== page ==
With a portfolio of approximately 100 science missions, NASA's commitment to education places special emphasis on increasing the effectiveness, sustainability and efficient utilization of SMD science discoveries and learning experiences. Goals also include enabling STEM education, improving U.S. scientific literacy, advancing national educational goals, and leveraging science activities through partnerships.

NASA’s education programs help inspire and support students from elementary school to college level, and beyond. The agency has provided lifelong learners around the globe the information to become science and tech-literate, a key asset being the inspiration NASA missions provide.

To view a list of the 27 selected organizations, visit:



“Nobody wants little data.”

Frank Timmes would know. The data he works with is big. Really big.

Timmes is an astrophysicist and professor in the School of Earth and Space Exploration at Arizona State University. In his research exploring the origins of our universe, Timmes sets data calculations in motion that use and produce terabytes upon terabytes of data.

Timmes and other ASU researchers, in disciplines ranging from health to business to the humanities, often work with data sets so large they are known simply as big data. Big data is defined by four characteristics: volume, variety, velocity and veracity.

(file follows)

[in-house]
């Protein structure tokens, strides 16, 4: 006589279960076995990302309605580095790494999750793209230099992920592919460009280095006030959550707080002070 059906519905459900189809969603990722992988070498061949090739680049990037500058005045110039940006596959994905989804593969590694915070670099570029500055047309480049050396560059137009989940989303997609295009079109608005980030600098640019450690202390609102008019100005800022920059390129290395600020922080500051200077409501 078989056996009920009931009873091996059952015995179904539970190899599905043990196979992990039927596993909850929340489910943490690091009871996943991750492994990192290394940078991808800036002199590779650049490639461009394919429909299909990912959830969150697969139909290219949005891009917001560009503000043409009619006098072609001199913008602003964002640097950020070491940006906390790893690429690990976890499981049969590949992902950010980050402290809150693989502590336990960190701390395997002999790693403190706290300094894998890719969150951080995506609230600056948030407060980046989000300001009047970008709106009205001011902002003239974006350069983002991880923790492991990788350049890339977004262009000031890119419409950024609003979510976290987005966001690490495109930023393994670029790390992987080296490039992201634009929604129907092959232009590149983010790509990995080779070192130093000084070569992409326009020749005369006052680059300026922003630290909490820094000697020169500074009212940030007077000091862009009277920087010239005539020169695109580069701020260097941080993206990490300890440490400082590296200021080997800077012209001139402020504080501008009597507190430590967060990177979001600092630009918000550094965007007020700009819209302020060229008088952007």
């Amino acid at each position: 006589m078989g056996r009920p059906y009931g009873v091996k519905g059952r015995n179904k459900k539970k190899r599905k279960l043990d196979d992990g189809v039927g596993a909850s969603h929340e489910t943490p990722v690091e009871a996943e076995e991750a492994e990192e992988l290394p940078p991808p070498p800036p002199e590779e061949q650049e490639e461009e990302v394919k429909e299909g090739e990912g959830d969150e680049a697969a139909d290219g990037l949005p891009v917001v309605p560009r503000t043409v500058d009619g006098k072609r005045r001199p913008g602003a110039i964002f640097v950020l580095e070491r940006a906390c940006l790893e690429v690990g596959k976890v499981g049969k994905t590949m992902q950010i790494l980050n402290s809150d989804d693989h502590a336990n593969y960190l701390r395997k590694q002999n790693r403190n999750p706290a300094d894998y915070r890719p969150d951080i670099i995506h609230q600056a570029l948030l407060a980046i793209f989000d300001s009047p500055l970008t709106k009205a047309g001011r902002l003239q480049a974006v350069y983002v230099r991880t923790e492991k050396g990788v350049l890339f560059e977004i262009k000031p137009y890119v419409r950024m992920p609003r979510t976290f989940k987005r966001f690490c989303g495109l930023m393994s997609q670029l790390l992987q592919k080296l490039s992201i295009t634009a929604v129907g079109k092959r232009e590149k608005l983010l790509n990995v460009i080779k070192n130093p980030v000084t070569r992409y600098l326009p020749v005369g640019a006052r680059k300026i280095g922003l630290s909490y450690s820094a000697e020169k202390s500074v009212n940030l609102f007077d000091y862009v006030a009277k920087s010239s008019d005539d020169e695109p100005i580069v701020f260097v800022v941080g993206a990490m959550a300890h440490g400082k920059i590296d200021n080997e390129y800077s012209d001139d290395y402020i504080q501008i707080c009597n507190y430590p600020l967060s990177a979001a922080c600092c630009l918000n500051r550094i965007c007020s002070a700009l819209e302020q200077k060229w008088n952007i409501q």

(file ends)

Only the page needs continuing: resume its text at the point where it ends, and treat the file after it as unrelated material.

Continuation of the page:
"Variety" describes the many forms of data. Every organization, from hospitals to supermarkets to airports to schools, generates different types of data. As individuals we are also generating data in the form of social-media updates, web surfing and location data. And new forms of data are always being created.

"Velocity" is how fast data is being generated. As technology advances, we are generating data at an accelerating pace.

"Veracity" describes the accuracy and completeness of the data.

"Volume" is the amount of data, measured in bytes. One byte is the amount of data used to encode a single letter of text. When personal computers debuted in the 1970s they boasted 48 kilobytes (48,000 bytes) of memory. In 2008, Google was estimated to generate 20 petabytes of data each day. That’s 20 quadrillion (20,000,000,000,000,000) bytes, the equivalent of 400 million filing cabinets' worth of text — and that was seven years ago.